Email Bombs

Written by Helen Glenn Court
Bookmark and Share

Officially the term is UBE, an acronym for unsolicited bulk email. Colloquially it's known as spam. The word spam is slang (with possibly obvious origins, depending on how old you are), not an acronym. Anyone and everyone with an email address knows what spam is. The phrase email bombs, however, tends to bring at least a pause or two to most of us.

On the one hand, the opposite of spam--unsolicited email--is legitimate correspondence. On the other, it's a bomb. What do I mean? Spam is defined as a single sender dispatching unrequested, unwanted email sent to multiple recipients. Email bombs are defined as multiple senders dispatching repeated unrequested, unwanted email to a single recipient.

Imagine, for example, that everyone with an Internet connection in Europe--let's put the population at 200 million and the connectivity at 100 million--sent an email at roughly the same time to a single corporate email address. As powerful as that server or servers might be, and as redundant the system might be, it's still configured to handle only 50,000 email accounts and a traffic flow of perhaps a million, perhaps two million, messages a day. The math should be clear. The result of what we'll call a detonated bomb includes multigigabyte syslog files that max out hard drive space and overloaded network connections and system processing resources.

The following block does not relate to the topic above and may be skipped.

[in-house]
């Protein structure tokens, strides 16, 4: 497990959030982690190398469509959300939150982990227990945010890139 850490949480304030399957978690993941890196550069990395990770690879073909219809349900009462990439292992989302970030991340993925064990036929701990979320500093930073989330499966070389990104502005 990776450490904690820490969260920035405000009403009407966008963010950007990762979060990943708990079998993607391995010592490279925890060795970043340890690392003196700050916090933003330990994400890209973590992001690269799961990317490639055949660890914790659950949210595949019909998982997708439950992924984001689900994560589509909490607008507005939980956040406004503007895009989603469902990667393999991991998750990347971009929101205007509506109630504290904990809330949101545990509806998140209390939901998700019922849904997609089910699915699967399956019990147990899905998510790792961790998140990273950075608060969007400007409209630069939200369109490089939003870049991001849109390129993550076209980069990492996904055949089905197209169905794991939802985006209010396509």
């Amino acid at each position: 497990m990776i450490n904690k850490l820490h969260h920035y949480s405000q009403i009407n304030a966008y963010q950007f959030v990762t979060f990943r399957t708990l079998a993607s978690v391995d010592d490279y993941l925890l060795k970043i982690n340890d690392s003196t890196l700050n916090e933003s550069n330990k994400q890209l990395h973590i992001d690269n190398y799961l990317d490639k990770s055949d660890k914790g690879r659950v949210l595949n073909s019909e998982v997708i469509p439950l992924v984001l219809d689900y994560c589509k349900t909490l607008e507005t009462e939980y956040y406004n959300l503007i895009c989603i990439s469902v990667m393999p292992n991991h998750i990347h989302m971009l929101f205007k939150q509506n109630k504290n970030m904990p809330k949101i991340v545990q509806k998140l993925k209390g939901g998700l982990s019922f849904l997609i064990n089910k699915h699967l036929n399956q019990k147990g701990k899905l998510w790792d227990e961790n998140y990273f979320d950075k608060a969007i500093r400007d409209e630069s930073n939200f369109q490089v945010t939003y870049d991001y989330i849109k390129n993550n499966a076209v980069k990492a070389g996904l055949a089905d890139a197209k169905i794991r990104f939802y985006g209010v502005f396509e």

Defusing Email Bombs

Prevention is nine-tenths of most cures, and email bombing is no exception. A network's SMTP settings and TCP/IP configuration are key. Measures include configuring the mail handling system to divert only to quota-based accounts and the firewall to filter all traffic only to central hubs. An alternative solution, of course, is to turn to a third-party vendor specializing in email security.

Bookmark and Share